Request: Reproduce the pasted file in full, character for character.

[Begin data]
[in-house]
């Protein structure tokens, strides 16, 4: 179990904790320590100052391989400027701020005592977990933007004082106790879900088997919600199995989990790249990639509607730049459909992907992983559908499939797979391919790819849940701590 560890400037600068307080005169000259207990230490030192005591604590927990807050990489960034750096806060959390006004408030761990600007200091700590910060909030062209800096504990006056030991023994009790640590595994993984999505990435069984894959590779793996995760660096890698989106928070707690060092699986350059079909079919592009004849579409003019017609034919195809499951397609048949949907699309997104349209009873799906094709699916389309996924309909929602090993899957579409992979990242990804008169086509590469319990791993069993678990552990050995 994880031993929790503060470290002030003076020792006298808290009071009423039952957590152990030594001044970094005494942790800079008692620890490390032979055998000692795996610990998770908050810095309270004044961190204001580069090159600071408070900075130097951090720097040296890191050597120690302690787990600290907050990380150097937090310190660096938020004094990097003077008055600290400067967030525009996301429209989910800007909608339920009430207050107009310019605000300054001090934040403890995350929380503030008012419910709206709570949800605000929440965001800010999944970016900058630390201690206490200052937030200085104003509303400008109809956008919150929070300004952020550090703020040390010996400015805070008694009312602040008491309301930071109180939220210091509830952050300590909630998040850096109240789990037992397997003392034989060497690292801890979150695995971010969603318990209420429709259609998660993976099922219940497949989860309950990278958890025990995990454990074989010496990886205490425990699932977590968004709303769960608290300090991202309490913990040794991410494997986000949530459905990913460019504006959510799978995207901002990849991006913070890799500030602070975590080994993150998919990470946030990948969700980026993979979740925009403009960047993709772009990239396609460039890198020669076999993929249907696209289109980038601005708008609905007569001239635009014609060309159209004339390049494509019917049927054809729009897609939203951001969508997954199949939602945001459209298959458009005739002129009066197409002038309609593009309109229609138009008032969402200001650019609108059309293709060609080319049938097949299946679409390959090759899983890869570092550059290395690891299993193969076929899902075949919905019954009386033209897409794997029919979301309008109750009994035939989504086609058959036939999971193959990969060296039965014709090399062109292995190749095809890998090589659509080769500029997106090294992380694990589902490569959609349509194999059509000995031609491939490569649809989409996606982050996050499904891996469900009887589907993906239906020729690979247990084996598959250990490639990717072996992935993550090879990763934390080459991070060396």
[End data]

[in-house]
């Protein structure tokens, strides 16, 4: 179990904790320590100052391989400027701020005592977990933007004082106790879900088997919600199995989990790249990639509607730049459909992907992983559908499939797979391919790819849940701590 560890400037600068307080005169000259207990230490030192005591604590927990807050990489960034750096806060959390006004408030761990600007200091700590910060909030062209800096504990006056030991023994009790640590595994993984999505990435069984894959590779793996995760660096890698989106928070707690060092699986350059079909079919592009004849579409003019017609034919195809499951397609048949949907699309997104349209009873799906094709699916389309996924309909929602090993899957579409992979990242990804008169086509590469319990791993069993678990552990050995 994880031993929790503060470290002030003076020792006298808290009071009423039952957590152990030594001044970094005494942790800079008692620890490390032979055998000692795996610990998770908050810095309270004044961190204001580069090159600071408070900075130097951090720097040296890191050597120690302690787990600290907050990380150097937090310190660096938020004094990097003077008055600290400067967030525009996301429209989910800007909608339920009430207050107009310019605000300054001090934040403890995350929380503030008012419910709206709570949800605000929440965001800010999944970016900058630390201690206490200052937030200085104003509303400008109809956008919150929070300004952020550090703020040390010996400015805070008694009312602040008491309301930071109180939220210091509830952050300590909630998040850096109240789990037992397997003392034989060497690292801890979150695995971010969603318990209420429709259609998660993976099922219940497949989860309950990278958890025990995990454990074989010496990886205490425990699932977590968004709303769960608290300090991202309490913990040794991410494997986000949530459905990913460019504006959510799978995207901002990849991006913070890799500030602070975590080994993150998919990470946030990948969700980026993979979740925009403009960047993709772009990239396609460039890198020669076999993929249907696209289109980038601005708008609905007569001239635009014609060309159209004339390049494509019917049927054809729009897609939203951001969508997954199949939602945001459209298959458009005739002129009066197409002038309609593009309109229609138009008032969402200001650019609108059309293709060609080319049938097949299946679409390959090759899983890869570092550059290395690891299993193969076929899902075949919905019954009386033209897409794997029919979301309008109750009994035939989504086609058959036939999971193959990969060296039965014709090399062109292995190749095809890998090589659509080769500029997106090294992380694990589902490569959609349509194999059509000995031609491939490569649809989409996606982050996050499904891996469900009887589907993906239906020729690979247990084996598959250990490639990717072996992935993550090879990763934390080459991070060396």